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Current Limitations in the Control and Spread of Ticks that Affect Livestock: A Review
Agustín Estrada-Pea,Mo Salman
Agriculture , 2013, DOI: 10.3390/agriculture3020221
Abstract: Ticks are well-known parasites that affect livestock productivity. This paper reviews the current knowledge regarding the spread of ticks with their impact in animal health and the limitations to achieve effective control measures. The forecasted trends in climate play an obvious role in promoting the spread of ticks in several regions. It appears that climate warming is pivotal in the spread and colonization of new territories by Rhipicephalus microplus in several regions of Africa. The reported increase in altitude of this tick species in the mountainous regions of Central and South America appears to be driven by such general trends in climate change. This factor, however, is not the only single contributor to the spread of ticks. The poor management of farms, uncontrolled movements of domestic animals, abundance of wild animals, and absence of an adequate framework to capture the ecological plasticity of certain ticks may explain the complexity of the control measures. In this paper, we review several details regarding the relationships of ticks with the environment, wild fauna and competition with other species of ticks. Our intention is to highlight these relationships with the aim to produce a coherent framework to explore tick ecology and its relationship with animal production systems.
Impact of Climate Trends on Tick-Borne Pathogen Transmission
Agustín Estrada-Pea,José de la Fuente
Frontiers in Physiology , 2012, DOI: 10.3389/fphys.2012.00064
Abstract: Recent advances in climate research together with a better understanding of tick–pathogen interactions, the distribution of ticks and the diagnosis of tick-borne pathogens raise questions about the impact of environmental factors on tick abundance and spread and the prevalence and transmission of tick-borne pathogens. While undoubtedly climate plays a role in the changes in distribution and seasonal abundance of ticks, it is always difficult to disentangle factors impacting on the abundance of tick hosts from those exerted by human habits. All together, climate, host abundance, and social factors may explain the upsurge of epidemics transmitted by ticks to humans. Herein we focused on tick-borne pathogens that affect humans with epidemic potential. Borrelia burgdorferi s.l. (Lyme disease), Anaplasma phagocytophilum (human granulocytic anaplasmosis), and tick-borne encephalitis virus (tick-borne encephalitis) are transmitted by Ixodes spp. Crimean–Congo hemorrhagic fever virus (Crimean–Congo hemorrhagic fever) is transmitted by Hyalomma spp. In this review, we discussed how vector tick species occupy the habitat as a function of different climatic factors, and how these factors impact on tick survival and seasonality. How molecular events at the tick–pathogen interface impact on pathogen transmission is also discussed. Results from statistically and biologically derived models are compared to show that while statistical models are able to outline basic information about tick distributions, biologically derived models are necessary to evaluate pathogen transmission rates and understand the effect of climatic variables and host abundance patterns on pathogen transmission. The results of these studies could be used to build early alert systems able to identify the main factors driving the subtle changes in tick distribution and seasonality and the prevalence of tick-borne pathogens.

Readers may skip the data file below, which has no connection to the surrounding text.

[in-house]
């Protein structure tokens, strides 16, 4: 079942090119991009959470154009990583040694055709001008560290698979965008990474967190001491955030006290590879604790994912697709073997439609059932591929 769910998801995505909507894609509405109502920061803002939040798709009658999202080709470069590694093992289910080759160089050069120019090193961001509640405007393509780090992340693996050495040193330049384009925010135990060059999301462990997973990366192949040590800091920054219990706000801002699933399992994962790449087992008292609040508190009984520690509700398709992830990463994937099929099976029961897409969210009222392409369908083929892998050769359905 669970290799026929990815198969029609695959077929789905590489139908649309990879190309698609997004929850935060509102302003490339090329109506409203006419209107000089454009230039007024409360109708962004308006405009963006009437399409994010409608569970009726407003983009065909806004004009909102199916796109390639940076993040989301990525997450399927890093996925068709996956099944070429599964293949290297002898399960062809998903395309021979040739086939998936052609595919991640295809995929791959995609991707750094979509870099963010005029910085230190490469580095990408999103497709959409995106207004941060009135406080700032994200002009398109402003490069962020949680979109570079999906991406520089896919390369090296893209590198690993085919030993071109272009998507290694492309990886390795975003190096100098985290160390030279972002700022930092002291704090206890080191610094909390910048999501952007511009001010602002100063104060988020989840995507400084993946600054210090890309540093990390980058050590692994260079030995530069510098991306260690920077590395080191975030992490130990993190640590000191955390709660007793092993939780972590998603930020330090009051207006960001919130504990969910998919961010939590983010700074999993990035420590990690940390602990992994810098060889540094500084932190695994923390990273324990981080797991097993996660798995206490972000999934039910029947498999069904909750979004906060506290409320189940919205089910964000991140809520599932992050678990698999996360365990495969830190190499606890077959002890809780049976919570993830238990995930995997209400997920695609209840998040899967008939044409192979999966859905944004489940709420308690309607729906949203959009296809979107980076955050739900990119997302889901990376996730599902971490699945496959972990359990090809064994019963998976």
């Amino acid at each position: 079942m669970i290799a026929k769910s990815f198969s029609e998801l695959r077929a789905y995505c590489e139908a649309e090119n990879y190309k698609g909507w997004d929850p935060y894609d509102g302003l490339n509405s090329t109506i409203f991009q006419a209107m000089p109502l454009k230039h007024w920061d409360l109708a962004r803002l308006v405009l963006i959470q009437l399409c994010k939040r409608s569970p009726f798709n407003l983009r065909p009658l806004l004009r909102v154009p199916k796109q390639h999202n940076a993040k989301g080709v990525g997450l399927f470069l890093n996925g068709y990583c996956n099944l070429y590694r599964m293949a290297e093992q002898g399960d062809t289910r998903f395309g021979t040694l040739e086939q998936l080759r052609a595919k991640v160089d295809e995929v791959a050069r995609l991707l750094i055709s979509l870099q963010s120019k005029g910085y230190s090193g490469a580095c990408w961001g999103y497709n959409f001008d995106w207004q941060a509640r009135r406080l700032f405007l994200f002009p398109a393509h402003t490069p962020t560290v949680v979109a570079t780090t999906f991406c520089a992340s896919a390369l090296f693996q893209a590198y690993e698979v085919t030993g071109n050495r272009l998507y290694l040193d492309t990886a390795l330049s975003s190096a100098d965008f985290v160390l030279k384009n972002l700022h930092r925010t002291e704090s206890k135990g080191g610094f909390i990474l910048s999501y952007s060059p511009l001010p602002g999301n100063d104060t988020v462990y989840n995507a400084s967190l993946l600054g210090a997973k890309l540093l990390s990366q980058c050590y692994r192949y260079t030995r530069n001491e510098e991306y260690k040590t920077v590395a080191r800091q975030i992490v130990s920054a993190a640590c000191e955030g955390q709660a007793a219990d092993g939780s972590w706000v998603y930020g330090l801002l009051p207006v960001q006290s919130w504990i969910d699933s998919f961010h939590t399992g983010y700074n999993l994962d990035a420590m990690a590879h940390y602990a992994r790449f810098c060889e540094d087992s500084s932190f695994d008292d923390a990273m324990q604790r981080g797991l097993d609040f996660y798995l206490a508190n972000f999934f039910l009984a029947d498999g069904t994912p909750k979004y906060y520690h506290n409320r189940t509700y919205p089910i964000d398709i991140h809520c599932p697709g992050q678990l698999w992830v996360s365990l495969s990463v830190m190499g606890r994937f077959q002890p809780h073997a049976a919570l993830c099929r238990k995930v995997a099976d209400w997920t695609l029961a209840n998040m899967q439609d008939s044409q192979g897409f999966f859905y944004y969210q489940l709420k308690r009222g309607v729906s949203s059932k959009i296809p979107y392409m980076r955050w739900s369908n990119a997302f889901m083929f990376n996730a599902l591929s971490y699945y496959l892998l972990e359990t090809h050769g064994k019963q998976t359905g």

Modeling the Impact of Climate and Landscape on the Efficacy of White Tailed Deer Vaccination for Cattle Tick Control in Northeastern Mexico
Agustín Estrada-Pea, Diana Carreón, Consuelo Almazán, José de la Fuente
PLOS ONE , 2014, DOI: 10.1371/journal.pone.0102905